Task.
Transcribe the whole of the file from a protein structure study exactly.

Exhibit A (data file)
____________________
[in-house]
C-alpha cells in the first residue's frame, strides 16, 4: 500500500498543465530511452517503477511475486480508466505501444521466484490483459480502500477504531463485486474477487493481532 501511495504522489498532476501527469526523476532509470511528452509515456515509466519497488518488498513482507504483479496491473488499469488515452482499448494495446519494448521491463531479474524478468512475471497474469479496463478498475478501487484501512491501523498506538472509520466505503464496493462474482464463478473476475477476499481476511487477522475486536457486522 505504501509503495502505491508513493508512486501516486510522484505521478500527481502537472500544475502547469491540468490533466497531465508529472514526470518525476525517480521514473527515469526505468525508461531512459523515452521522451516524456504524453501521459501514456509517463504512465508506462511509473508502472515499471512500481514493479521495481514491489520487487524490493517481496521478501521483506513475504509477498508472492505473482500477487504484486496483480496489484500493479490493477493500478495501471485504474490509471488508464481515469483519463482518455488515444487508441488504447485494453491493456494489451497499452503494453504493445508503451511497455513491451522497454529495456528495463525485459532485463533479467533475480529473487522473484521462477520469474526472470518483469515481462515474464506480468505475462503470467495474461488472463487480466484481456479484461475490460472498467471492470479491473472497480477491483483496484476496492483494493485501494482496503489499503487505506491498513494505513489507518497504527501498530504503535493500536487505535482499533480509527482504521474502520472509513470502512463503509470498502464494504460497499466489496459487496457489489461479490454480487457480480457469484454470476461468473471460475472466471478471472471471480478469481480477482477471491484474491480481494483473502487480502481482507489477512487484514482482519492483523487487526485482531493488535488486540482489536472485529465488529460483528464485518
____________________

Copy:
[in-house]
C-alpha cells in the first residue's frame, strides 16, 4: 500500500498543465530511452517503477511475486480508466505501444521466484490483459480502500477504531463485486474477487493481532 501511495504522489498532476501527469526523476532509470511528452509515456515509466519497488518488498513482507504483479496491473488499469488515452482499448494495446519494448521491463531479474524478468512475471497474469479496463478498475478501487484501512491501523498506538472509520466505503464496493462474482464463478473476475477476499481476511487477522475486536457486522 505504501509503495502505491508513493508512486501516486510522484505521478500527481502537472500544475502547469491540468490533466497531465508529472514526470518525476525517480521514473527515469526505468525508461531512459523515452521522451516524456504524453501521459501514456509517463504512465508506462511509473508502472515499471512500481514493479521495481514491489520487487524490493517481496521478501521483506513475504509477498508472492505473482500477487504484486496483480496489484500493479490493477493500478495501471485504474490509471488508464481515469483519463482518455488515444487508441488504447485494453491493456494489451497499452503494453504493445508503451511497455513491451522497454529495456528495463525485459532485463533479467533475480529473487522473484521462477520469474526472470518483469515481462515474464506480468505475462503470467495474461488472463487480466484481456479484461475490460472498467471492470479491473472497480477491483483496484476496492483494493485501494482496503489499503487505506491498513494505513489507518497504527501498530504503535493500536487505535482499533480509527482504521474502520472509513470502512463503509470498502464494504460497499466489496459487496457489489461479490454480487457480480457469484454470476461468473471460475472466471478471472471471480478469481480477482477471491484474491480481494483473502487480502481482507489477512487484514482482519492483523487487526485482531493488535488486540482489536472485529465488529460483528464485518